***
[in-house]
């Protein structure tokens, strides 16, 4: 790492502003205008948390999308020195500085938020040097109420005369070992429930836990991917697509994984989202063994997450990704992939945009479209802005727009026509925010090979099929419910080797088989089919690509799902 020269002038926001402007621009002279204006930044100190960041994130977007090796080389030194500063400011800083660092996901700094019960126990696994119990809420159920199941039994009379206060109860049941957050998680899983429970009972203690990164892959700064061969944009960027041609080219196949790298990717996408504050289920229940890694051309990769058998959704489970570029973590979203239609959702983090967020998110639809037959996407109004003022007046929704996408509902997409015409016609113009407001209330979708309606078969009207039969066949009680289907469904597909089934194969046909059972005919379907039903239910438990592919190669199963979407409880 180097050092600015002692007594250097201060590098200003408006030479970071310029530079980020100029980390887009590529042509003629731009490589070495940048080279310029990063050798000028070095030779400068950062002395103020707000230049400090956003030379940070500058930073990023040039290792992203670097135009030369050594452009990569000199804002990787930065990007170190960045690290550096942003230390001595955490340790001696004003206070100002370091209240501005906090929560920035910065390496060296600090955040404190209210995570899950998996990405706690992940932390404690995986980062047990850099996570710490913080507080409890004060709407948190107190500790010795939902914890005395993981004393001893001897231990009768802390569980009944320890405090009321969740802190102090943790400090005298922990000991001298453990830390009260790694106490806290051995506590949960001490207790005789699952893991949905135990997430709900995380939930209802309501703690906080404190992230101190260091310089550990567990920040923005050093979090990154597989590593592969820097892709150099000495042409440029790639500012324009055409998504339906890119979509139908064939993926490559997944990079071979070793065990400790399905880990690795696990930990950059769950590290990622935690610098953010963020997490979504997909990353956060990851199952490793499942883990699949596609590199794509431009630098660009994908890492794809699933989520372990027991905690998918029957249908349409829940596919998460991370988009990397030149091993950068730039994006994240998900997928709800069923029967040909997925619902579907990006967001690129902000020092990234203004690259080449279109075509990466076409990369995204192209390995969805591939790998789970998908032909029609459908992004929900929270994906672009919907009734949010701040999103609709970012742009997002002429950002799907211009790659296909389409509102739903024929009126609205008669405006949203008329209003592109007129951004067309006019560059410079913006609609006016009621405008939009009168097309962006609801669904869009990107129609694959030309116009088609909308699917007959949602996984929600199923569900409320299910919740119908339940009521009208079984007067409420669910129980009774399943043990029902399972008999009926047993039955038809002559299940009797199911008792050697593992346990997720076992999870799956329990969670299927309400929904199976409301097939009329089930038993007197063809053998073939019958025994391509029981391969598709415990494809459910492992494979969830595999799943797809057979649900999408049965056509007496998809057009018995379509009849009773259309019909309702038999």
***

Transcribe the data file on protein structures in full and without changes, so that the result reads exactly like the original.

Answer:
[in-house]
């Protein structure tokens, strides 16, 4: 790492502003205008948390999308020195500085938020040097109420005369070992429930836990991917697509994984989202063994997450990704992939945009479209802005727009026509925010090979099929419910080797088989089919690509799902 020269002038926001402007621009002279204006930044100190960041994130977007090796080389030194500063400011800083660092996901700094019960126990696994119990809420159920199941039994009379206060109860049941957050998680899983429970009972203690990164892959700064061969944009960027041609080219196949790298990717996408504050289920229940890694051309990769058998959704489970570029973590979203239609959702983090967020998110639809037959996407109004003022007046929704996408509902997409015409016609113009407001209330979708309606078969009207039969066949009680289907469904597909089934194969046909059972005919379907039903239910438990592919190669199963979407409880 180097050092600015002692007594250097201060590098200003408006030479970071310029530079980020100029980390887009590529042509003629731009490589070495940048080279310029990063050798000028070095030779400068950062002395103020707000230049400090956003030379940070500058930073990023040039290792992203670097135009030369050594452009990569000199804002990787930065990007170190960045690290550096942003230390001595955490340790001696004003206070100002370091209240501005906090929560920035910065390496060296600090955040404190209210995570899950998996990405706690992940932390404690995986980062047990850099996570710490913080507080409890004060709407948190107190500790010795939902914890005395993981004393001893001897231990009768802390569980009944320890405090009321969740802190102090943790400090005298922990000991001298453990830390009260790694106490806290051995506590949960001490207790005789699952893991949905135990997430709900995380939930209802309501703690906080404190992230101190260091310089550990567990920040923005050093979090990154597989590593592969820097892709150099000495042409440029790639500012324009055409998504339906890119979509139908064939993926490559997944990079071979070793065990400790399905880990690795696990930990950059769950590290990622935690610098953010963020997490979504997909990353956060990851199952490793499942883990699949596609590199794509431009630098660009994908890492794809699933989520372990027991905690998918029957249908349409829940596919998460991370988009990397030149091993950068730039994006994240998900997928709800069923029967040909997925619902579907990006967001690129902000020092990234203004690259080449279109075509990466076409990369995204192209390995969805591939790998789970998908032909029609459908992004929900929270994906672009919907009734949010701040999103609709970012742009997002002429950002799907211009790659296909389409509102739903024929009126609205008669405006949203008329209003592109007129951004067309006019560059410079913006609609006016009621405008939009009168097309962006609801669904869009990107129609694959030309116009088609909308699917007959949602996984929600199923569900409320299910919740119908339940009521009208079984007067409420669910129980009774399943043990029902399972008999009926047993039955038809002559299940009797199911008792050697593992346990997720076992999870799956329990969670299927309400929904199976409301097939009329089930038993007197063809053998073939019958025994391509029981391969598709415990494809459910492992494979969830595999799943797809057979649900999408049965056509007496998809057009018995379509009849009773259309019909309702038999």